single frame: Lime scooters

.

Image
Lacy Building

The Lacy building
Argus Argoflex Forty
Kodak Ektar 100
2019

This is my second-favorite building on Monument Circle, the Lacy Building. Circle Tower with its Art Deco touches is my favorite, but for some reason I’ve photographed the Lacy Building more.

Last time I shared a photo of it, I was surprised and happy when an old college chum left a comment saying that the Lacy family are his relation, and their firm is still headquartered here.

When you’re in college, your buddies are just your buddies and you don’t think much about where they might come from. I didn’t, anyway.

If you’d like to get more of my photography in your inbox or reader, click here to subscribe.

Film Photography, Preservation

single frame: The Lacy building

.

Image
Film Photography

Same scene, different cameras and films

Sometimes I shoot the same things more than once with different cameras and films because I know the composition works. Recently I shot a scene with my Argus Argoflex Forty on Kodak Ektar 100, a few days after I shot it with my Olympus OM-1 and 50mm f/1.8 F.Zuiko lens on Kodak ColorPlus. Here are the two photos.

On the Circle
Copper roof redux

It’s remarkable to me how different these two photographs look even though they’re of the same thing.

First I see how the Argoflex Forty’s 75mm lens (for 620 film) is longer than the 50mm lens (for 35mm film) on the OM-1, which creates the effect of the copper-roofed Columbia Club building appearing to be different distances away.

The 1×1 and 3×2 aspect ratios also give different impressions of the scene.

The day I went out with the Argoflex Forty the sun was fully out, while the sun was behind a cloud at the moment I made the photo with the OM-1. This certainly influenced the way these lenses and films rendered the scene’s colors.

But those lenses and films have their own characteristics regardless of the light. I find ColorPlus to yield far warmer earth tones than Ektar under any circumstances.

I have no conclusions to draw. I just find this interesting.

Get more of my photography in your inbox or reader! Click here to subscribe.

Standard
Film Photography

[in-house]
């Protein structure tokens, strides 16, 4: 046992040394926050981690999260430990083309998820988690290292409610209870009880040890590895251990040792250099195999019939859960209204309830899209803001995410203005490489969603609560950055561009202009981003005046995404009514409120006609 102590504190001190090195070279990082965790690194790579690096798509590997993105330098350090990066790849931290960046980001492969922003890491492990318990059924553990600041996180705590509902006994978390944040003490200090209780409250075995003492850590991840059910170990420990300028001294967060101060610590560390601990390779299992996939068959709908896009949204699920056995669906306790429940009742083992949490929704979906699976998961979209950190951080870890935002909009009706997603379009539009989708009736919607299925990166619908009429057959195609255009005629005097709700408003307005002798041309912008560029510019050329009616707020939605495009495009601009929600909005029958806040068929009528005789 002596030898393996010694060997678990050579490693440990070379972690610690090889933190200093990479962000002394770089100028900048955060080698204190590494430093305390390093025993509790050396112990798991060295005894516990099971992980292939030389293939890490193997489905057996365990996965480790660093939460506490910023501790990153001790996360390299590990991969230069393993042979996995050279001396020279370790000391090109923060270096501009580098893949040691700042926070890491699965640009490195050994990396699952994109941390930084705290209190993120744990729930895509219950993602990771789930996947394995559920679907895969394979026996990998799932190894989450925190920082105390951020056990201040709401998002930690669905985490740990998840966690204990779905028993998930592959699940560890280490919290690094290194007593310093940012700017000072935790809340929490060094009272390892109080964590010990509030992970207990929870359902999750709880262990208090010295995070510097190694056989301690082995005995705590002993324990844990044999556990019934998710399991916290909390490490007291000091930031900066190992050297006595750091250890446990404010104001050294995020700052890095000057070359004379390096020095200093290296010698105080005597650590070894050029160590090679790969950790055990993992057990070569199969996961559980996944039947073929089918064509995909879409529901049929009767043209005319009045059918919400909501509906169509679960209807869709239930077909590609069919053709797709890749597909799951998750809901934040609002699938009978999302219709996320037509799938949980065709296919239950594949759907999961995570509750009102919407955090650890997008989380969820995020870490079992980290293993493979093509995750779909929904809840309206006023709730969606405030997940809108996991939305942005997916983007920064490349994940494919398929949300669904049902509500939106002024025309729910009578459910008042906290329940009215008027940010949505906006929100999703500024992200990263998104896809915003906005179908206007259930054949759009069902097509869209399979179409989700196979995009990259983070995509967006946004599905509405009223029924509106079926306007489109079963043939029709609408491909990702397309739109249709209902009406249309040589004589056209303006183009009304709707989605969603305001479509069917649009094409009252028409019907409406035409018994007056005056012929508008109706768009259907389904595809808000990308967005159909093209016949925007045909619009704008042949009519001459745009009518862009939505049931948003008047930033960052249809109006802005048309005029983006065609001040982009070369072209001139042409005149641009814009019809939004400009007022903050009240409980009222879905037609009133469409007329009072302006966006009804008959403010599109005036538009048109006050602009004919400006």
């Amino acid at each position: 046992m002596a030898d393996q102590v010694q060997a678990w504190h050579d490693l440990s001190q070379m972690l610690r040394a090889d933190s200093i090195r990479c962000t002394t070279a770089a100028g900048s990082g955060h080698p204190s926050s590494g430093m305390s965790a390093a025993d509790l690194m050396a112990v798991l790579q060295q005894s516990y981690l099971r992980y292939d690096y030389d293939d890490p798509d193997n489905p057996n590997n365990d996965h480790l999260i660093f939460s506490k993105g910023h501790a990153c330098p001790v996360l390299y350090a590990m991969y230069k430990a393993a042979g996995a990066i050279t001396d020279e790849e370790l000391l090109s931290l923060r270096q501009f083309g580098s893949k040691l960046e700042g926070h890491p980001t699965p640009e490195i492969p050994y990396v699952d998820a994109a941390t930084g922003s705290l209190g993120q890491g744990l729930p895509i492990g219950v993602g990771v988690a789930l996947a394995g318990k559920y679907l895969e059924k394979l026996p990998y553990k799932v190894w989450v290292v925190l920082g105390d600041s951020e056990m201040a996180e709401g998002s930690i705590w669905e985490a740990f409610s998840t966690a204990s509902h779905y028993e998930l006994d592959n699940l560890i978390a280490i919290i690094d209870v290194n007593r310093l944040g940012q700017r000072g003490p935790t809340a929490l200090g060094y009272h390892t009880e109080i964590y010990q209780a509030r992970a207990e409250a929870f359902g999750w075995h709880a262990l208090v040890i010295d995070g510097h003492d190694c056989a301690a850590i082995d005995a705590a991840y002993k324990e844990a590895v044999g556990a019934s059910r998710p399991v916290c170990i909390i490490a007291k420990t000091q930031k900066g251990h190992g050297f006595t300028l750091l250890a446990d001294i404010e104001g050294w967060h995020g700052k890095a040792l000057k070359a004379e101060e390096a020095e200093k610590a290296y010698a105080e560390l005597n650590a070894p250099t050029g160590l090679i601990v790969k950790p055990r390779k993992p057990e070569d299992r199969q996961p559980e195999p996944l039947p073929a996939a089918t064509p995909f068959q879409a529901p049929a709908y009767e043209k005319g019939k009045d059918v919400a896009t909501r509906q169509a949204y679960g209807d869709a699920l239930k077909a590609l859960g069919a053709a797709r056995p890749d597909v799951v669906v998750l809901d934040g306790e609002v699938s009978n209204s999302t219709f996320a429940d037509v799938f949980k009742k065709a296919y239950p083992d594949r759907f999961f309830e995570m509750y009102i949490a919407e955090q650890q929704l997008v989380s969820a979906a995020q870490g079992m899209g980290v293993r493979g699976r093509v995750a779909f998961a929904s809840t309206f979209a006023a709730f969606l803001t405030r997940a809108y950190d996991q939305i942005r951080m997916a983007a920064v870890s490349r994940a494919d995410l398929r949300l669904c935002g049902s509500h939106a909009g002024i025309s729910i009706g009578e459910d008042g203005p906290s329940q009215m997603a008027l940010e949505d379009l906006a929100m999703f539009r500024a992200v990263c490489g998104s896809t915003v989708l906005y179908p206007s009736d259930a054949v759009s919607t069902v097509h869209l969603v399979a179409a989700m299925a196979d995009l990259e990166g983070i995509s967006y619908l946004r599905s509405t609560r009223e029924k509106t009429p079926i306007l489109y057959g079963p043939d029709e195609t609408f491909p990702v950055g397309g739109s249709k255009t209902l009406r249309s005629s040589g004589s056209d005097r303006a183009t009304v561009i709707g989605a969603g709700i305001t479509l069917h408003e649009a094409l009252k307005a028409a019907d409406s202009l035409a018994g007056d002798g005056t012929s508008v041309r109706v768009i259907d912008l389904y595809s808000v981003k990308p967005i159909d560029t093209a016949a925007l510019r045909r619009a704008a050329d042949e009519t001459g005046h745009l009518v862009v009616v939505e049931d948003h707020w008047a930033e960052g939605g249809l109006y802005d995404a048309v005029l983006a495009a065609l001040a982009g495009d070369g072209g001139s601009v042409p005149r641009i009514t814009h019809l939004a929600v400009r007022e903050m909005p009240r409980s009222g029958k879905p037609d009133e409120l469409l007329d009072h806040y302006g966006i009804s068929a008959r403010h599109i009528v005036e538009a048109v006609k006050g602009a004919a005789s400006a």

Shooting Ilford HP5 Plus

aw_logo

This post is brought to you by Analogue Wonderland, who offer dozens of fun films for you to try. Click the logo to see!

Why did I wait so long to start shooting Ilford?

Market Street towards the Statehouse

I actually know why: so many fine childhood photographic memories that involve little yellow boxes. It leads me to reach for Kodak first. But I’ve been missing out.

The Lacy Building

Ilford HP5 Plus is a fast (ISO 400) black-and-white film with a traditional grain structure. As you can see, it delivers plenty of lovely grays evenly at every level between white and black. No “chalk and soot” here, no sir.

Lime scooters

The only thing I did with any of these photos in Photoshop was boost contrast and exposure a little to suit my tastes. But truly, I could have used these images without any post-processing. I almost never get that outcome with film. Oh Ilford, I’m sorry I waited so long!

The table is set

I shot this roll in my Nikon N90s with my 50mm f/1.8 AF Nikkor lens attached. I have to think this camera’s advanced (for its time) matrix metering helped get even exposures on this blindingly bright day.

Artsgarden

These scenes are all from Downtown Indianapolis, where I work now. It’s lovely to take a camera on a lunchtime photowalk. The sun directly overhead typically provides the harshest light; conventional wisdom is to go earlier or later. But noon’s when I can get out, and Ilford HP5 Plus is just the film for it.

Bus terminal

There’s so much to photograph Downtown now! I last worked Downtown in 1996, and revitalization had only just begun. I wish I had made lunchtime photowalks then for then-and-now comparisons!

Nicky Blaine's

If you’d like to try Ilford HP5 Plus for yourself, you can order it from Analogue Wonderland here. They provided me this roll of film in exchange for this mention.

Get more of my photography in your inbox or reader! Click here to subscribe.

Standard